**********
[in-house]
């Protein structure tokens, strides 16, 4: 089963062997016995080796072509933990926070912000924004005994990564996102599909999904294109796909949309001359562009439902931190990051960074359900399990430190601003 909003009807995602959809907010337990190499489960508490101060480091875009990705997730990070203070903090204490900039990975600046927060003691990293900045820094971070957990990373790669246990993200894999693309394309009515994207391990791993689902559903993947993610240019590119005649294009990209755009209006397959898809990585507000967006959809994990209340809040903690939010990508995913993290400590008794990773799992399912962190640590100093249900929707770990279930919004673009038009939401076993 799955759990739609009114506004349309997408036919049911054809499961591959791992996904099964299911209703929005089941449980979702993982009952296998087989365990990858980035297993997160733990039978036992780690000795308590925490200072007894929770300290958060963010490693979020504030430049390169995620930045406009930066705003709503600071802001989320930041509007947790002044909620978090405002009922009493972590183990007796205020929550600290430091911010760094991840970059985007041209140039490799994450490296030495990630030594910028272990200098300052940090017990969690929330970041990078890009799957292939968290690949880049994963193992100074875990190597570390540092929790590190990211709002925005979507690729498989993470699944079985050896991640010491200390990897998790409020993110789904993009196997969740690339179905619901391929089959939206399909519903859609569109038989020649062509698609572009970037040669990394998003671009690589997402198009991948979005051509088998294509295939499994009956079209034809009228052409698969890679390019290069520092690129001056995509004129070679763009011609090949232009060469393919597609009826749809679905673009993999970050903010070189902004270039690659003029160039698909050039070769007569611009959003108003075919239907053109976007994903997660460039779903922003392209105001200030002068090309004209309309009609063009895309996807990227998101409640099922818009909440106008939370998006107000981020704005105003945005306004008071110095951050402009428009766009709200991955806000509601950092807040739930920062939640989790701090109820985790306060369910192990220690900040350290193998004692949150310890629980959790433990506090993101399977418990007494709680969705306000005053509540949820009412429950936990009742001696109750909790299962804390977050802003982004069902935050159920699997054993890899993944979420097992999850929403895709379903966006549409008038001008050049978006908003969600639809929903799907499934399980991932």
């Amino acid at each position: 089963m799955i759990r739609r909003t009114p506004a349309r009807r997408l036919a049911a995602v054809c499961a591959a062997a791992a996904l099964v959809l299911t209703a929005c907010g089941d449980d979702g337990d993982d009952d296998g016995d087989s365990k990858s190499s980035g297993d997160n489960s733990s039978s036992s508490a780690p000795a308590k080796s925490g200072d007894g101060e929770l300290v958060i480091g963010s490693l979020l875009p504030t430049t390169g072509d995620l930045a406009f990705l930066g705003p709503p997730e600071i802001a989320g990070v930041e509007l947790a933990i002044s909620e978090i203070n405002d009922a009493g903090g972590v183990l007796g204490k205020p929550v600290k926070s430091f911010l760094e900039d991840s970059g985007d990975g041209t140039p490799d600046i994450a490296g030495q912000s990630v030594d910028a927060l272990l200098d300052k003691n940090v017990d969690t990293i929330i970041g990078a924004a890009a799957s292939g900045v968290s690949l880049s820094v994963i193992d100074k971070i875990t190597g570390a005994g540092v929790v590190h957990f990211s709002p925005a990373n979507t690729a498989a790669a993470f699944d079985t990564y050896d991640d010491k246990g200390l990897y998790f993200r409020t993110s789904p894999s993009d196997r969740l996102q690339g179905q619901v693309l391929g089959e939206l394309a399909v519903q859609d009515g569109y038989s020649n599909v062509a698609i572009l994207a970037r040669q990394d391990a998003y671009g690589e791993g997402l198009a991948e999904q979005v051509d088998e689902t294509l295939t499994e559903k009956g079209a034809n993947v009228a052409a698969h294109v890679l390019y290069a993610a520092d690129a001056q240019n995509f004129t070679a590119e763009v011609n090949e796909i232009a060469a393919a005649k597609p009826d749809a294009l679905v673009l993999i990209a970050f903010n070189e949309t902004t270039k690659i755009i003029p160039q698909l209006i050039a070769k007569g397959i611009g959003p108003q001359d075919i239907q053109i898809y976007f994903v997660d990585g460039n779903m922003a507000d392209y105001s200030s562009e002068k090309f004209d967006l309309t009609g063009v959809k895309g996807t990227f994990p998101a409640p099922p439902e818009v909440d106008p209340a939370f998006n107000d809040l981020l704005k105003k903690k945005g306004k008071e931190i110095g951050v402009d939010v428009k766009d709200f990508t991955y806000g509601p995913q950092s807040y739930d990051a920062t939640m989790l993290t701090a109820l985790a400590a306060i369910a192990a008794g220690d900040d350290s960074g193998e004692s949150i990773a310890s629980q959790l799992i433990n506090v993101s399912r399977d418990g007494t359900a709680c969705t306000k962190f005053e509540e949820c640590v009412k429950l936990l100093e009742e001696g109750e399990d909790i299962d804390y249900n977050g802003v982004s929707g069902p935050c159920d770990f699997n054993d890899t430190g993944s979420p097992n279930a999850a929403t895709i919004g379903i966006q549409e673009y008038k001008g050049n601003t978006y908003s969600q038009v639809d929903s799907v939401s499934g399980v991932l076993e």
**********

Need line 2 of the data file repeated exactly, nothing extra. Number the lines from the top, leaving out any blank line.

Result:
């Protein structure tokens, strides 16, 4: 089963062997016995080796072509933990926070912000924004005994990564996102599909999904294109796909949309001359562009439902931190990051960074359900399990430190601003 909003009807995602959809907010337990190499489960508490101060480091875009990705997730990070203070903090204490900039990975600046927060003691990293900045820094971070957990990373790669246990993200894999693309394309009515994207391990791993689902559903993947993610240019590119005649294009990209755009209006397959898809990585507000967006959809994990209340809040903690939010990508995913993290400590008794990773799992399912962190640590100093249900929707770990279930919004673009038009939401076993 799955759990739609009114506004349309997408036919049911054809499961591959791992996904099964299911209703929005089941449980979702993982009952296998087989365990990858980035297993997160733990039978036992780690000795308590925490200072007894929770300290958060963010490693979020504030430049390169995620930045406009930066705003709503600071802001989320930041509007947790002044909620978090405002009922009493972590183990007796205020929550600290430091911010760094991840970059985007041209140039490799994450490296030495990630030594910028272990200098300052940090017990969690929330970041990078890009799957292939968290690949880049994963193992100074875990190597570390540092929790590190990211709002925005979507690729498989993470699944079985050896991640010491200390990897998790409020993110789904993009196997969740690339179905619901391929089959939206399909519903859609569109038989020649062509698609572009970037040669990394998003671009690589997402198009991948979005051509088998294509295939499994009956079209034809009228052409698969890679390019290069520092690129001056995509004129070679763009011609090949232009060469393919597609009826749809679905673009993999970050903010070189902004270039690659003029160039698909050039070769007569611009959003108003075919239907053109976007994903997660460039779903922003392209105001200030002068090309004209309309009609063009895309996807990227998101409640099922818009909440106008939370998006107000981020704005105003945005306004008071110095951050402009428009766009709200991955806000509601950092807040739930920062939640989790701090109820985790306060369910192990220690900040350290193998004692949150310890629980959790433990506090993101399977418990007494709680969705306000005053509540949820009412429950936990009742001696109750909790299962804390977050802003982004069902935050159920699997054993890899993944979420097992999850929403895709379903966006549409008038001008050049978006908003969600639809929903799907499934399980991932």